Tucked away in the $1.3 trillion, 2,200 page spending bill last Friday were a few paragraphs that prohibited restaurants from requiring wait staff to share their tips with back-of-the restaurant workers like dishwashers, cooks, and bussers. The law makes it clear that tips belong to the person who received them, and no one else.
The spending bill enshrines into law a 2011 regulation passed by the Obama Administration which also prohibited restaurants from redistributing the tips of servers. This provision in the spending bill rebukes a rule proposed by the Department of Labor late last year that would have undone the Obama-era rule and permitted restaurants to redistribute servers’ tips.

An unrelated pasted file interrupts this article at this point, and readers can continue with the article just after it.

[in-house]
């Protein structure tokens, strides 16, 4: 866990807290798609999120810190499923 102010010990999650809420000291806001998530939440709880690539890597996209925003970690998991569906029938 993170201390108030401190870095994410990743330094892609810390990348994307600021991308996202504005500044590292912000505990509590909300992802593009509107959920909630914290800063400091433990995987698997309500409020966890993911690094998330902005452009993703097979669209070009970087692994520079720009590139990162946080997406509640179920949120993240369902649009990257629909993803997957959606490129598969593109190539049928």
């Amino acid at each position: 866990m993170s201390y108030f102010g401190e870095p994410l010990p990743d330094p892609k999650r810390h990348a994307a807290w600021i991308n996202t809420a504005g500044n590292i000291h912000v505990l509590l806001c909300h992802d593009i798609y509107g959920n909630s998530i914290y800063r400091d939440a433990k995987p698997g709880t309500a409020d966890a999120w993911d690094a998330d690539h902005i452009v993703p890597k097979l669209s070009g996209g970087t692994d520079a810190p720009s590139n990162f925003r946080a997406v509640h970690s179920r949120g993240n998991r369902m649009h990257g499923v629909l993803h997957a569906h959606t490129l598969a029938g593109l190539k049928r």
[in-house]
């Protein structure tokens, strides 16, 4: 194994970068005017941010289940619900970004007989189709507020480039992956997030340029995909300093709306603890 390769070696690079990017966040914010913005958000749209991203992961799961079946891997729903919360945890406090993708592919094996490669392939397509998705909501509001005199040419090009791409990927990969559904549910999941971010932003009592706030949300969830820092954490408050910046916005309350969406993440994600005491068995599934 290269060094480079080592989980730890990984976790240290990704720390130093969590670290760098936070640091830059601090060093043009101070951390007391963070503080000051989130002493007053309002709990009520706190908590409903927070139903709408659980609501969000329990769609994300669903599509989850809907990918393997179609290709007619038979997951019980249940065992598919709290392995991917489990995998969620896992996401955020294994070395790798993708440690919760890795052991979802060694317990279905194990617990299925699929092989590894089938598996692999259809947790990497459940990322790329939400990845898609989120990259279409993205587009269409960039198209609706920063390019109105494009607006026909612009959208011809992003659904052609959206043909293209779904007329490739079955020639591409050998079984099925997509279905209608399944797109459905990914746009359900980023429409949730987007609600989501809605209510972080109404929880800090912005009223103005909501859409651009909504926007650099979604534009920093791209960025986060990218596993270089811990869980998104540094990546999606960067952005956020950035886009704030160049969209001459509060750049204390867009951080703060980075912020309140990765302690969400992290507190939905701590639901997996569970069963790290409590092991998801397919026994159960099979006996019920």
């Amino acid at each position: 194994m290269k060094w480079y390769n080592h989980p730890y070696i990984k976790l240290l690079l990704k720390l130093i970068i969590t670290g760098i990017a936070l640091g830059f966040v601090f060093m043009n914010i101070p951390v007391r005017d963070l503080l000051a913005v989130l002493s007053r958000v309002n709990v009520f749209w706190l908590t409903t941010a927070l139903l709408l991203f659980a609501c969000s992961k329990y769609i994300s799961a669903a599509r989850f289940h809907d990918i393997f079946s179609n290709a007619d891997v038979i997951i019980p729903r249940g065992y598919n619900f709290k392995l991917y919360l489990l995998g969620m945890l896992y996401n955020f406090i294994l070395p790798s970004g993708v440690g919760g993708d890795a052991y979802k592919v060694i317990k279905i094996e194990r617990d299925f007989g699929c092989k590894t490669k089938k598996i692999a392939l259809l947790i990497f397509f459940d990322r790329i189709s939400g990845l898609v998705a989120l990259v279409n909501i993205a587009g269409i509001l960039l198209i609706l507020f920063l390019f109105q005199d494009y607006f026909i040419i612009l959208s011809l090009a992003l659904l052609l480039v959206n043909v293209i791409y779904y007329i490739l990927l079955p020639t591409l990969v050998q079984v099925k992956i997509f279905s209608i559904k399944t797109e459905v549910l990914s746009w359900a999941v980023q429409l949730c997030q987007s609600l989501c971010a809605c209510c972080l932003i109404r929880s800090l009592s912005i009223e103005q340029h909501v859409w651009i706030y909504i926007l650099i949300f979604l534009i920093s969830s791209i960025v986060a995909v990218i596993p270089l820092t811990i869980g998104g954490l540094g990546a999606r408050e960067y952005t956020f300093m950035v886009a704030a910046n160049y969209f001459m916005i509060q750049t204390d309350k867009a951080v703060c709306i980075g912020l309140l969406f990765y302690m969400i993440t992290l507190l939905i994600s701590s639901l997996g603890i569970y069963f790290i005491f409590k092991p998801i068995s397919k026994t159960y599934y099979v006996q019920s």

The Fair Labor Standards Act requires employers to pay at least the federal minimum wage of $7.25 per hour. However, the law provides an exception for workers who receive tips, permitting employers to take a “tip credit” and pay them only $2.13 per hour. The new law applies to both employers who pay minimum wage and those who use this tip credit. This is different from the 2011 regulation, which was unclear on whether tip pooling was permitted for those employees who did not receive a tip credit.
Employers who take an employee’s tips and redistribute them to other staff could face fines of up to $1,100 each time that they do this. Therefore, we suggest that restaurants put tip pooling policies in place. Contact me for information on how to do this.